Throwable Robot Ball Unfolds Legs to Walk

QRoSS can bounce around and then extend four legs to walk over rough terrain

2 min read
Throwable Robot Ball Unfolds Legs to Walk

Anyone who has much in the way of experience with robots is painfully aware of their fragility. Robots like Flyability’s Gimball deal with this through the creative use of roll cages, which have a useful side effect of allowing the robot to dynamically navigate through direct surface contact. Roll cages can protect ground robots too, although it’s a bit more problematic because using a full roll cage makes it difficult for the robot to do anything but roll. At IROS, Japanese researchers presented a design for a robot that can be tossed, roll along the ground, and then pop out four legs when it needs to scramble around.

The researchers cite three inspirations for their design. We’re already familiar with the first one, MorpHex:

And then there’s this little guy called Haro, from Gundam:

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Lastly, from Star Wars, the Droidekas (which is what I thought of when I first saw QRoSS):

As far as real robots go, the primary difference between QRoSS and MorpHex is that QRoSS uses a walking system that’s completely independent from the outer shell. The big advantage of this is that the shell acts as a passive shock absorber, allowing the robot to the rolled (or, hypothetically, thrown) without damaging it. In a disaster area, for example, a human could chuck the robot like a baseball into a dangerous area from a safe one, and after bouncing a few times, QRoSS simply sprouts legs and starts walking around. Legs are excellent at dealing with very rough terrain, and the design of QRoSS allows you to use legs when necessary without having to always worry about how fragile they are, since any slip and fall just turns into a bouncy roll.

The other advantage of a more or less spherical robot is that it can use rolling as a faster and more efficient method of locomotion, as long as the terrain is favorable. QRoSS has a walking speed that tops out at about 0.1 m/s, while its rolling speed is nearly 0.6 m/s.

QRoSS II (the current version) weighs almost 2.5 kilograms, with a 30-centimeter diameter shell, so it’s not yet optimized for throwing. Researchers are still studying its mobility techniques and characteristics, so they haven’t really been focusing on size, weight, or cost. However, the design seems like it should be scalable, and there’s no reason to think that there’d be a very high manufacturing cost: there are twelve servos (three per leg), some electronics, and legs made of a combination of titanium and shape-memory alloy with polyurethane foam shock absorbers. We’re hoping that future iterations might be smaller (on the order of palm sized), and affordable enough to be disposably tossed wherever they might be needed.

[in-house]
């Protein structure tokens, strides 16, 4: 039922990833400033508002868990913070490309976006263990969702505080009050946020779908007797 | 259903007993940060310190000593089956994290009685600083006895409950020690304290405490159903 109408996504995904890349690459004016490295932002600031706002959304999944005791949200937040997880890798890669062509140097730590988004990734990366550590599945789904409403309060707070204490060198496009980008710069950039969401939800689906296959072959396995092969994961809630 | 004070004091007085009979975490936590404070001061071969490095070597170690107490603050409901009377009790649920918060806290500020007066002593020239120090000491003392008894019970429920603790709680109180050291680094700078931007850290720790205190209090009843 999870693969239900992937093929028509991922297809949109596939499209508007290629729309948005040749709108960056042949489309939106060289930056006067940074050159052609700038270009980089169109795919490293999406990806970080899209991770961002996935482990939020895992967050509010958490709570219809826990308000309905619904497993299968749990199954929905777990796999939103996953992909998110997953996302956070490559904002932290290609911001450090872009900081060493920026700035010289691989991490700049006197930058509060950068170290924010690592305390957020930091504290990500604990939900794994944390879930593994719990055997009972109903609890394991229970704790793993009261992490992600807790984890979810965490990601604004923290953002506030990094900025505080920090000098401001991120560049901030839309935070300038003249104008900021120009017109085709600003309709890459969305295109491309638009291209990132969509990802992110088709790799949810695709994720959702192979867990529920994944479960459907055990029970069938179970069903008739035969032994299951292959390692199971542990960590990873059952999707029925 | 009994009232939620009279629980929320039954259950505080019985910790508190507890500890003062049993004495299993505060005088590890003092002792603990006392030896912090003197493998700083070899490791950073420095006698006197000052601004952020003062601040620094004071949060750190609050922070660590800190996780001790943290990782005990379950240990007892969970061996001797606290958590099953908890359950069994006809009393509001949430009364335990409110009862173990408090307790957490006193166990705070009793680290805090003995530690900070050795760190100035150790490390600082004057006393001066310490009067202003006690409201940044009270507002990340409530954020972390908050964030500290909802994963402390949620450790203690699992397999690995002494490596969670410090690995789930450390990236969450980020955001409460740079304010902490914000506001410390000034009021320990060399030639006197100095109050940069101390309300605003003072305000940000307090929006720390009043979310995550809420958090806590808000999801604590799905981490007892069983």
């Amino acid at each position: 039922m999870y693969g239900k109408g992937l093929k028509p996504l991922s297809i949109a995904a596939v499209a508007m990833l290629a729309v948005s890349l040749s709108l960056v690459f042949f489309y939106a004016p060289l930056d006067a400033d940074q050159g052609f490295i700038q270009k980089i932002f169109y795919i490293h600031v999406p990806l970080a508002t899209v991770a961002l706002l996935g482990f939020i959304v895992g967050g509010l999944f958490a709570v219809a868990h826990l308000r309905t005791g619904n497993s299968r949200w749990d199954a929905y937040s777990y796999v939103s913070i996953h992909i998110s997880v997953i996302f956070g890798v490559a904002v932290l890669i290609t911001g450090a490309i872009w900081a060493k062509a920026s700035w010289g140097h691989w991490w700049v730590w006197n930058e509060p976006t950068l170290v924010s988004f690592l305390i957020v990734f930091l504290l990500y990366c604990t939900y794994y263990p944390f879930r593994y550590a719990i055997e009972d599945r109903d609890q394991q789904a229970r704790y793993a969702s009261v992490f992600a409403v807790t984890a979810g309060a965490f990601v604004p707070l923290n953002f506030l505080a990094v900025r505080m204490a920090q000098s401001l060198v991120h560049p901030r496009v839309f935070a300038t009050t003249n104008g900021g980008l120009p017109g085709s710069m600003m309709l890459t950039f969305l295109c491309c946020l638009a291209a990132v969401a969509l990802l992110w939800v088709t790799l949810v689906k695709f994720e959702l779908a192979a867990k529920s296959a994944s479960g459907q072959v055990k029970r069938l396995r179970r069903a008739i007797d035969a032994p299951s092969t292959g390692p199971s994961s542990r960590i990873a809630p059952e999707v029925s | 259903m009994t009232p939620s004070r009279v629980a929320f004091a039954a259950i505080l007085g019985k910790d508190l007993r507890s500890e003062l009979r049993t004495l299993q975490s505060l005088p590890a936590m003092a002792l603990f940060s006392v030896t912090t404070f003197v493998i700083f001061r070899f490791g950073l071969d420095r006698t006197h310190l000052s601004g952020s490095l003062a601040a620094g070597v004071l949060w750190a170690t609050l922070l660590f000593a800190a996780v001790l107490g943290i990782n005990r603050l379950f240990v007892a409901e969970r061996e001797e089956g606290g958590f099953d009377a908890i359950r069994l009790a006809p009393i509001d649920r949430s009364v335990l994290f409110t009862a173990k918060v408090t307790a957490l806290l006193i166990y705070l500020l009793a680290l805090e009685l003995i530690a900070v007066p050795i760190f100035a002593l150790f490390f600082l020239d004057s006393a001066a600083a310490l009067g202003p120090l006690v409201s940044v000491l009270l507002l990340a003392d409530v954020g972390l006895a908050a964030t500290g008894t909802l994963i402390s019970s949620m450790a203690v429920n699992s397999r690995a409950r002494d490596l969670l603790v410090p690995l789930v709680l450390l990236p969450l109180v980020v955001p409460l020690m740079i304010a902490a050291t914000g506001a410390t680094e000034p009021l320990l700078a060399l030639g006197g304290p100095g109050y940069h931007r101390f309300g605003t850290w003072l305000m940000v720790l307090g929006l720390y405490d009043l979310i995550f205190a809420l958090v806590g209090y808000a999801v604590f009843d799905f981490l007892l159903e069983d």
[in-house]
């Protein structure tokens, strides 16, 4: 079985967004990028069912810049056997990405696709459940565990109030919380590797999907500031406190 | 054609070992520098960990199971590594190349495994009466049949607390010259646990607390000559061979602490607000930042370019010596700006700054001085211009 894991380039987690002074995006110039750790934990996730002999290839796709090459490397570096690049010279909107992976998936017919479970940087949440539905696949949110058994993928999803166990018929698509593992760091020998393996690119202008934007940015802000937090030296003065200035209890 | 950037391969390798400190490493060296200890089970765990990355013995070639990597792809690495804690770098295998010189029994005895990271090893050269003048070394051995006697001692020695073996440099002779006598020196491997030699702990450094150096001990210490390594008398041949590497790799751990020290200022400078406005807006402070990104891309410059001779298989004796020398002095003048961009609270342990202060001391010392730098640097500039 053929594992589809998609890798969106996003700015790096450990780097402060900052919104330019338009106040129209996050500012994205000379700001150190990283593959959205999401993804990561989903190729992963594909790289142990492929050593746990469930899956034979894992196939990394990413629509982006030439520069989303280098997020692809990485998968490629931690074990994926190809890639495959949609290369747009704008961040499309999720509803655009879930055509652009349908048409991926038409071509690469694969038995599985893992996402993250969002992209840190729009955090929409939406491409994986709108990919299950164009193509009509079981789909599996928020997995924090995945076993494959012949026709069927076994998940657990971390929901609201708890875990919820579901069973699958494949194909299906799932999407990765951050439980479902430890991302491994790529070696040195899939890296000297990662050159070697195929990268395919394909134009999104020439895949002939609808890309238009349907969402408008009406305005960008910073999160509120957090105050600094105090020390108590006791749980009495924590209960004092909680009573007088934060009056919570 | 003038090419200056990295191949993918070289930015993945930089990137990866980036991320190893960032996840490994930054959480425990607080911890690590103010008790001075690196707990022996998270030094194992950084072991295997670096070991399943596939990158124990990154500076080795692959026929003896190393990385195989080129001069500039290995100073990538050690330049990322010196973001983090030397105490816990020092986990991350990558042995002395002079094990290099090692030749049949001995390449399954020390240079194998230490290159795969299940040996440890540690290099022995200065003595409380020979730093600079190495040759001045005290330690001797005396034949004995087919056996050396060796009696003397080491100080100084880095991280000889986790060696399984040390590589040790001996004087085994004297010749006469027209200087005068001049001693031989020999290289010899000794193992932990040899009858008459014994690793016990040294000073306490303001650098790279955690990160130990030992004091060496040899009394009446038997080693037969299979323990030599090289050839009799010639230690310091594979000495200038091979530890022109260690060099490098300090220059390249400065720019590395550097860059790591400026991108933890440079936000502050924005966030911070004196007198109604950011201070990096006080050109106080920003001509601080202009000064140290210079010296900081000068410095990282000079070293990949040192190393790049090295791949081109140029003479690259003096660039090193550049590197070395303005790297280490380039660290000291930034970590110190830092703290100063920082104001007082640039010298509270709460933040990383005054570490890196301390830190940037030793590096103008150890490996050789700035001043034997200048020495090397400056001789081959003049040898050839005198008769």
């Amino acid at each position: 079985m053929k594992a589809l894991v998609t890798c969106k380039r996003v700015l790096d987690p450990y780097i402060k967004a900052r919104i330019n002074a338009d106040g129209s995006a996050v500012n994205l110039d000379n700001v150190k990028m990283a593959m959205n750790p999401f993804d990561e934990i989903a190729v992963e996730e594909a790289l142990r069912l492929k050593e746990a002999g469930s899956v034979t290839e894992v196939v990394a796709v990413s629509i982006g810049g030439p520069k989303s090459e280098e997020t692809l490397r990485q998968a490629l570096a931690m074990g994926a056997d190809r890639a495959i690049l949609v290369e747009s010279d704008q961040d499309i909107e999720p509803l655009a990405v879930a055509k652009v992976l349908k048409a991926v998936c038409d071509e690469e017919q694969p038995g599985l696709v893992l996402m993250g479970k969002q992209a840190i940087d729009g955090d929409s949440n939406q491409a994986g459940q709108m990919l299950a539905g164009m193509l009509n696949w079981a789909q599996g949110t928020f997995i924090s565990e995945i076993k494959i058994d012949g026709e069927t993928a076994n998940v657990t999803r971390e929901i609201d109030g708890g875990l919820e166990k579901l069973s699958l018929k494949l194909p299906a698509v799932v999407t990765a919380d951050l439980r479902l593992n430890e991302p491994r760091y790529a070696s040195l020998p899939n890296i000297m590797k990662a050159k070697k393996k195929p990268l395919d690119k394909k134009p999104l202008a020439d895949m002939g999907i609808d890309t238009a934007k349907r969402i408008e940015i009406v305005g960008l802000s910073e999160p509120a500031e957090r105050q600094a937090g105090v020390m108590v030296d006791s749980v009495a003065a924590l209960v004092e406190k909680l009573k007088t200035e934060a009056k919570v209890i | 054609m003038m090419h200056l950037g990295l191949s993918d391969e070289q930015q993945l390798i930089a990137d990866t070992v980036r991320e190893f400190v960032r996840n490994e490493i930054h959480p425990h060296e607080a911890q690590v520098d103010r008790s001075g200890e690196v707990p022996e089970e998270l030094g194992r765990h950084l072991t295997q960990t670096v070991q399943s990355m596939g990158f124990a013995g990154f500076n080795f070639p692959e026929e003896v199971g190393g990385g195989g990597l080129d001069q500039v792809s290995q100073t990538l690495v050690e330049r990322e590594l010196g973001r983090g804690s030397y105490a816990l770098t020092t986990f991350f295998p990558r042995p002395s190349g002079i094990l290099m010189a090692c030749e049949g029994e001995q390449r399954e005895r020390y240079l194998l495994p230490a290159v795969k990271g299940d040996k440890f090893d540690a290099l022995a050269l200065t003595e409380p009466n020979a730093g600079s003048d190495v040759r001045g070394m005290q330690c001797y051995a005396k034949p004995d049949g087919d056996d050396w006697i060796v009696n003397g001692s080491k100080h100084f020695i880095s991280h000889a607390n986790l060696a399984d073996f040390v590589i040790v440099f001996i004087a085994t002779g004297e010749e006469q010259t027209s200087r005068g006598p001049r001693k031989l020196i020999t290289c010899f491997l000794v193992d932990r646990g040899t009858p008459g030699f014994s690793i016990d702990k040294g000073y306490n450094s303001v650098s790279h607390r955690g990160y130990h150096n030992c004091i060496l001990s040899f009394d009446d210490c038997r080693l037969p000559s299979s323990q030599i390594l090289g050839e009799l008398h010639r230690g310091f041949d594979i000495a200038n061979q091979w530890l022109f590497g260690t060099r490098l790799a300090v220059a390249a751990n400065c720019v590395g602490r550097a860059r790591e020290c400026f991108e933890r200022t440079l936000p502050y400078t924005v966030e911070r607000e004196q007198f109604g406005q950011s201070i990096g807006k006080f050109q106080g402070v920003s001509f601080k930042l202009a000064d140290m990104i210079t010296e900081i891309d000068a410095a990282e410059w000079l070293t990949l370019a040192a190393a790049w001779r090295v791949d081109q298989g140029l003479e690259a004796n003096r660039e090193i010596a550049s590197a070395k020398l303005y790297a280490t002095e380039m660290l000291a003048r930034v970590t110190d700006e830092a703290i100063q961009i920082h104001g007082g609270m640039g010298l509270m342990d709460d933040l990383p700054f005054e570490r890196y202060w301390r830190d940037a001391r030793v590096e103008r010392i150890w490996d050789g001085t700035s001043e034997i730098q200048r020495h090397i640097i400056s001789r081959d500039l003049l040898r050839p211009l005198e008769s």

“Development of Quadruped Walking Robot With Spherical ShellMechanical Design for Rotational Locomotion,” by Takeshi Aoki, Satoshi Ito, and Yosuke Sei from the Chiba Institute of Technology in Japan, was presented this month at IROS 2015 in Hamburg, Germany.

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Robot with threads near a fallen branch

RoMan, the Army Research Laboratory's robotic manipulator, considers the best way to grasp and move a tree branch at the Adelphi Laboratory Center, in Maryland.

Evan Ackerman
LightGreen

This article is part of our special report on AI, “The Great AI Reckoning.

"I should probably not be standing this close," I think to myself, as the robot slowly approaches a large tree branch on the floor in front of me. It's not the size of the branch that makes me nervous—it's that the robot is operating autonomously, and that while I know what it's supposed to do, I'm not entirely sure what it will do. If everything works the way the roboticists at the U.S. Army Research Laboratory (ARL) in Adelphi, Md., expect, the robot will identify the branch, grasp it, and drag it out of the way. These folks know what they're doing, but I've spent enough time around robots that I take a small step backwards anyway.

The robot, named RoMan, for Robotic Manipulator, is about the size of a large lawn mower, with a tracked base that helps it handle most kinds of terrain. At the front, it has a squat torso equipped with cameras and depth sensors, as well as a pair of arms that were harvested from a prototype disaster-response robot originally developed at NASA's Jet Propulsion Laboratory for a DARPA robotics competition. RoMan's job today is roadway clearing, a multistep task that ARL wants the robot to complete as autonomously as possible. Instead of instructing the robot to grasp specific objects in specific ways and move them to specific places, the operators tell RoMan to "go clear a path." It's then up to the robot to make all the decisions necessary to achieve that objective.

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